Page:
Tuesday, November 3, 2020

Of ice cream and agencies and crowds.

If you think about things like politics, art and the wisdom of crowds it makes sense to think about ice cream.

I don't remember where I read it, but I read something recently that stuck with me. When I was a boy if you wanted an exotic ice cream flavor you went to Howard Johnson's--America's biggest restaurant chain when I was growing up.

They were the king of ice cream choices, offering 26, if I remember correctly, flavors. Some years later a chain called Baskin-Robbins opened down the street. They offered 31 flavors. Wikipedia tells me there's an ice cream shop in Merida, Venezuela that offers 860 flavors, including trout, mushroom, spaghetti and cheese and wine, as well as black bean and sweetcorn.

That's hardly astounding. Just go to your local supermarket, or remember back to the Democratic presidential primaries, and you might recall dozens of equally odd choices.

That's not what's really interesting though.

Now say there are 100 people sitting in a conference room. They are presented a list of those 26 flavors or 31 or 860 and told they must all agree on one flavor.

In that situation, something very strange happens.

Fifty percent of the time, the group of 100 will choose vanilla. Fifty percent of the time, the group of 100 will choose chocolate.

You might say to yourself, all those myriad choices, and most-often, the two most typical flavors get chosen. How does that happen?

The key here is the dynamic when you try to get a lot of people to agree. Compromises are made. You might be dying to try tuna salad ice cream but someone else in the group finds the very idea repulsive if not nauseating.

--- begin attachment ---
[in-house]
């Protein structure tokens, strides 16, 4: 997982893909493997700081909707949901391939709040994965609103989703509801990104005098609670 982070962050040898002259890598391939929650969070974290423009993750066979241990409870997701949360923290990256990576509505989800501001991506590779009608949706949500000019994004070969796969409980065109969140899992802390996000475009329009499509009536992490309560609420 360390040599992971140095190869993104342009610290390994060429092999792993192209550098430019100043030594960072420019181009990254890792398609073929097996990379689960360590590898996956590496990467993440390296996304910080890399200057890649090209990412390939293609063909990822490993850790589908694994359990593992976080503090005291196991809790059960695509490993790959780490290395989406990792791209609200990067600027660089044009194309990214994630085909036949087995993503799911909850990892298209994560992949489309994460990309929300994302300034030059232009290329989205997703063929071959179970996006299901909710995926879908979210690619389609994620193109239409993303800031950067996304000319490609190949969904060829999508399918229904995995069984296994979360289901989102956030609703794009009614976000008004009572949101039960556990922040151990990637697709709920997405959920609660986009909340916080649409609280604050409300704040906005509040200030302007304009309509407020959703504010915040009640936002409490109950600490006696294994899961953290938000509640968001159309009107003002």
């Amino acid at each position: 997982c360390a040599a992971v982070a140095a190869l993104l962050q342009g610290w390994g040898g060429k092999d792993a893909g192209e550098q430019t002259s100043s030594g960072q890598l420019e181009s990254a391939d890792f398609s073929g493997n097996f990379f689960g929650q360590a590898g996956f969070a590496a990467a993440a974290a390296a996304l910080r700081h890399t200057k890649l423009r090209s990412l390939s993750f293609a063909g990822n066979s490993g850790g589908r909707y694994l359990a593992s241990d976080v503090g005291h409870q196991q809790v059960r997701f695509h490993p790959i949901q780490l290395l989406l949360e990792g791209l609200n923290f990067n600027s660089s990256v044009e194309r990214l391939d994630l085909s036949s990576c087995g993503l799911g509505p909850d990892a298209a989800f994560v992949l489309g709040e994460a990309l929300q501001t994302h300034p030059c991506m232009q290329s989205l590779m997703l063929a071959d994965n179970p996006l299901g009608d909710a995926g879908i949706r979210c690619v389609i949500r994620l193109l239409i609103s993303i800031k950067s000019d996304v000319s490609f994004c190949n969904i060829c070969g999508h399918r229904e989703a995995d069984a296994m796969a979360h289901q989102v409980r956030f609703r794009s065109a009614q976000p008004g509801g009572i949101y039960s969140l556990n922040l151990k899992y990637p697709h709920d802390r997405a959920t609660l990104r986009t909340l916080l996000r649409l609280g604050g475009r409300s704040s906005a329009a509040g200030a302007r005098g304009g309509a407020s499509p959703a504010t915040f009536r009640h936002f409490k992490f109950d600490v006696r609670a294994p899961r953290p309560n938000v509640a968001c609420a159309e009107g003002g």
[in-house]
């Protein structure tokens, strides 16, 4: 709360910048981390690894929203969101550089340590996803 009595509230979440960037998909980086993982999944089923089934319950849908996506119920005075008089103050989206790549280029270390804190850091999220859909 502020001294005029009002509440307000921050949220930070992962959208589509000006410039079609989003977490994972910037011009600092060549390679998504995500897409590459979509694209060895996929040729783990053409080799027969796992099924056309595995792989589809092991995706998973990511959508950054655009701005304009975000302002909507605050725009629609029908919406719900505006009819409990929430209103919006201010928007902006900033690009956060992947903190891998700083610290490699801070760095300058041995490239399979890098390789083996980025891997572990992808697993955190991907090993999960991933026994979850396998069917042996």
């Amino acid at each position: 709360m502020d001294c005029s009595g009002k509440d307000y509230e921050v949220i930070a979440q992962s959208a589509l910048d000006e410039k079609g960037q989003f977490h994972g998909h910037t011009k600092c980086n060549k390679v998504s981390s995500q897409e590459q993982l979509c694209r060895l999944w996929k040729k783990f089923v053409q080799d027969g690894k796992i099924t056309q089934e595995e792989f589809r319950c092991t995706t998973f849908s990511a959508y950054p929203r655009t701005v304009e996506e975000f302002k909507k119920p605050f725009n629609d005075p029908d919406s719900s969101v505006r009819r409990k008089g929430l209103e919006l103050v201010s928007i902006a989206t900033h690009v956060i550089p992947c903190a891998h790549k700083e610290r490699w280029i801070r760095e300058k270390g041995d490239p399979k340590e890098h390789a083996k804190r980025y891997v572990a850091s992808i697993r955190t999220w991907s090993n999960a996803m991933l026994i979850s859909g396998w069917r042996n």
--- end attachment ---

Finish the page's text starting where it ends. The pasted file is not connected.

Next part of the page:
That keeps happening as the group winnows down the list. Someone is allergic to strawberry. Or the nuts in butter pecan. Or is abstemious so skips rum raisin. Maybe someone is gluten-free, so oreo-cookie is out. And so it goes.

To get a large group of people to agree on something--even something as inconsequential as ice cream--is an exercise in regression to the mean.

Before all that long, the only two flavors that don't offend or alienate anyone are the two most expected. Vanilla and chocolate.

I just got a phone call from the search consultant who had sent me the RFP I was being considered for last week. She's a very smart and honest person and though I usually have a Maginot line up against most inter-personal advances, I like and respect her.

She said, "George, they loved you. They really want to work with you. They really think you're special but they just aren't sure how you'd handle--with your virtual agency--the crush of work."

I knew this was coming. I sensed it in the meeting.

"They're happy to take a leap of faith that a 24-year-old with little senior supervision can understand their complex offering and their older audience, but they can't see how I could manage a few dozen direct mail letters a month."

We laughed at that. As I knew we would.

The modern calculus of our business is much like my ice cream scenario described above.

Someone among the decision-makers says, "George is a bit of a loose cannon."

"How's he going to do all this churn?"

Someone else says, "he's brilliant, but..."

"I feel better about _____."

"I can see that."

"They've been around forever."

"He's a newcomer."

I'm not upset or angry or even disappointed about not winning.

The only exigency that makes the result difficult is accepting that we have built a system that sands away character for things that are expected and safe.

It might be why so much advertising sucks.

About ten months ago a prospective client and I were chatting. He had been in a senior position, at one time, at P&G. I said something off-hand about Wieden's Old Spice work.

"George," he said, "let me tell you a story. The brand manager for Old Spice sat in the office next to mine. He came back from a meeting with his agency--the one where they presented their "the man your man could smell like work.

"He said to me, George, this is crazy. How can I buy this? I'll be drummed out of P&G."

"But he did," I said.

"Yes. He said, what do I have to lose? We don't spend a lot of money because our brand is dead and we lose sales every year. I'm going for it."

The rest, as they say, is advertising legend, if not history.

My point here is simple.

It's easy to choose vanilla.

I understand that. I can't fault you. I actually like vanilla.

But just so you know, no one will ever talk about the amazing, daring, uncanny choice you made.

Try the veal ice cream.

I'm here all week.

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